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(New York) - The Obama administration's decision to prosecute the September 11 suspects in federal court represents an important step forward for justice, Human Rights Watch said today.  Attorney General Eric Holder announced today that five of the suspects facing pending military commission charges at Guantanamo would be transferred for federal trial in the United States.

"The Obama administration recognized that a trial of this historic importance belongs in a fair and time-tested justice system," said Joanne Mariner, Terrorism and Counterterrorism Program director at Human Rights Watch. "The military commissions at Guantanamo are simply not up to the task."

Unlike the deeply flawed military commission proceedings, the federal civilian courts can give the defendants a fair and credible trial, one that will be recognized as such internationally.  Their use will also send a clear message that terrorists are criminals rather than soldiers in an armed conflict.

Human Rights Watch said that the importance of the 9/11 trial to America's reputation in the fight against terrorism cannot be overestimated.  These historic proceedings must be fair - and be perceived as fair - and their verdicts must be viewed as credible. By moving them to federal court and out of the ad hoc, chaotic, and discredited military commissions at Guantanamo, the administration has taken a crucial step toward ensuring that the results of the trial will be recognized as legitimate.

Over 150 defendants have been convicted on terrorism charges in US federal courts since 2001.  The military commissions have only tried three cases during the same period.

Human Rights Watch said that today's announcement to transfer five cases to federal courts was diminished by the administration's decision to keep other pending cases before military commissions,  providing substandard justice.  While the recently enacted Military Commissions Act of 2009 significantly improves upon the Bush administration's system of military commissions, it still departs in fundamental ways from the fair trial procedures used in US federal courts and courts martial. Human Rights Watch said that any trial before the revised system of military commissions will carry the stigma of Guantanamo.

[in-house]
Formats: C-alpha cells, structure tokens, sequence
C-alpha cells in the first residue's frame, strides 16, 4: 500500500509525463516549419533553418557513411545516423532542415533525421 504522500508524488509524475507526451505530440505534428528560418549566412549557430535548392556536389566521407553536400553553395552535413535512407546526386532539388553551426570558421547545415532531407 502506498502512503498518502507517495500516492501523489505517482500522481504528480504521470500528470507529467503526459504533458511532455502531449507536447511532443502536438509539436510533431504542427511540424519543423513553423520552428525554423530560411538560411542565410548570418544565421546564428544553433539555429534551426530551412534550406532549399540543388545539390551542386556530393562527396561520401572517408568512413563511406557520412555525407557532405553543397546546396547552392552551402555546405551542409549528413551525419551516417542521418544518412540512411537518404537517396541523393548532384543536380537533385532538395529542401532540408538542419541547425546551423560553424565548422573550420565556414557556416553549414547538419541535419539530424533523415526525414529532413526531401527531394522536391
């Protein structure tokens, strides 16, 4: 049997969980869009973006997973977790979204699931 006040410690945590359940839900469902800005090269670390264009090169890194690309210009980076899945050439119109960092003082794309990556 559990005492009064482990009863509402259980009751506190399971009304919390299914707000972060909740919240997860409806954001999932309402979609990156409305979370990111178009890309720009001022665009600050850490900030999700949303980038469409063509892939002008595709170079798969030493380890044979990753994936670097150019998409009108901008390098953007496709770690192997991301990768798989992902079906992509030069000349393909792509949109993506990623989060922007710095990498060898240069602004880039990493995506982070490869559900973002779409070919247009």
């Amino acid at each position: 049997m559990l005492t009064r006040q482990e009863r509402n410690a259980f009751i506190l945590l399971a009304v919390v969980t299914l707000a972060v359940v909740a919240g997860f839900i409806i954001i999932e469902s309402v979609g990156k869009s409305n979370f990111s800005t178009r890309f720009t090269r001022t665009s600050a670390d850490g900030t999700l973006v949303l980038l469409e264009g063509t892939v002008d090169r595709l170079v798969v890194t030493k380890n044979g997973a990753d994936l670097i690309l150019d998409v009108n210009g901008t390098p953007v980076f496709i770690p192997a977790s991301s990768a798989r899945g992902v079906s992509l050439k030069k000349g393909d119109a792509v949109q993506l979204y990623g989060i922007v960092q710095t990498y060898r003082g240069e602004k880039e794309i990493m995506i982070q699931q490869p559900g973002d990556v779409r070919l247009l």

The cases remaining before military commissions include that of Omar Khadr, a Canadian citizen who was 15 years old in 2002 when he allegedly threw the grenade that killed US Army Sgt. First Class Christopher Speer and wounded two others.  The US government has refused to acknowledge his status as a child or to apply universally recognized standards of juvenile justice in his case.

No international tribunal since Nuremberg has prosecuted a child for alleged war crimes. The United Nations committee that monitors the rights of children found that the United States has held alleged child soldiers at Guantanamo without giving due account of their status as children and concluded that the "conduct of criminal proceedings against children within the military justice system should be avoided."

"Why would the Obama administration attempt to revive discredited military commissions by trying a child soldier?" Mariner said. "They should not be trying anyone before military commissions."

Khalid Sheikh Mohammed and his four alleged co-conspirators were held for years without charge or trial in the custody of the Central Intelligence Agency, and were not transferred to Guantanamo until September 2006.  The five men were charged before the military commissions in February 2008.

Human Rights Watch called on the Obama administration to prosecute in federal court all the detainees at Guantanamo accused of terrorism and other crimes.

Members of al Qaeda seek to be acknowledged as soldiers rather than denigrated as criminals, Human Rights Watch said. Putting them on trial in military commissions would have reinforced that view, handing al Qaeda an enormous propaganda victory.  Trial in federal court will deny them the status of warrior.

Judge William Young underscored this point in the 2003 trial of the "shoe bomber," Richard Reid. As Judge Young said at the defendant's sentencing, "You are not an enemy combatant. You are a terrorist. You are not a soldier in any war. . . To give you that reference, to call you a soldier, gives you far too much stature."

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